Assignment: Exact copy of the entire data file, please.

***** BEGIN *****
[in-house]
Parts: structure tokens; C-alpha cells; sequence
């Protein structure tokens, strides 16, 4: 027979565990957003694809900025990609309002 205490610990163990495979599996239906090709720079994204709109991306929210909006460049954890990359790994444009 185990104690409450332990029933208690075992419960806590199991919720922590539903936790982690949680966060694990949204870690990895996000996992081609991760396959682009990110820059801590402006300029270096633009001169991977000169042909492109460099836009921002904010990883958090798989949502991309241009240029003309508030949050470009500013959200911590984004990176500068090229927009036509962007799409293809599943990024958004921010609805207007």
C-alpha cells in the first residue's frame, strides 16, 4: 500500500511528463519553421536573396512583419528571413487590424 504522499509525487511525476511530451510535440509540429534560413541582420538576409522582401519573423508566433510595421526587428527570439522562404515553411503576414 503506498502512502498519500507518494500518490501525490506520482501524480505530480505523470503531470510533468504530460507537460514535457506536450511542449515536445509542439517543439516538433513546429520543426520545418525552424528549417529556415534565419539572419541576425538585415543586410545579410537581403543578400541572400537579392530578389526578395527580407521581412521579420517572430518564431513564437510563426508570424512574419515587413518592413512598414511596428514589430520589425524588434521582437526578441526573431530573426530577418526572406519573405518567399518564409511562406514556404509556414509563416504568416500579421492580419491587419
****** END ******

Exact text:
[in-house]
Parts: structure tokens; C-alpha cells; sequence
């Protein structure tokens, strides 16, 4: 027979565990957003694809900025990609309002 205490610990163990495979599996239906090709720079994204709109991306929210909006460049954890990359790994444009 185990104690409450332990029933208690075992419960806590199991919720922590539903936790982690949680966060694990949204870690990895996000996992081609991760396959682009990110820059801590402006300029270096633009001169991977000169042909492109460099836009921002904010990883958090798989949502991309241009240029003309508030949050470009500013959200911590984004990176500068090229927009036509962007799409293809599943990024958004921010609805207007």
C-alpha cells in the first residue's frame, strides 16, 4: 500500500511528463519553421536573396512583419528571413487590424 504522499509525487511525476511530451510535440509540429534560413541582420538576409522582401519573423508566433510595421526587428527570439522562404515553411503576414 503506498502512502498519500507518494500518490501525490506520482501524480505530480505523470503531470510533468504530460507537460514535457506536450511542449515536445509542439517543439516538433513546429520543426520545418525552424528549417529556415534565419539572419541576425538585415543586410545579410537581403543578400541572400537579392530578389526578395527580407521581412521579420517572430518564431513564437510563426508570424512574419515587413518592413512598414511596428514589430520589425524588434521582437526578441526573431530573426530577418526572406519573405518567399518564409511562406514556404509556414509563416504568416500579421492580419491587419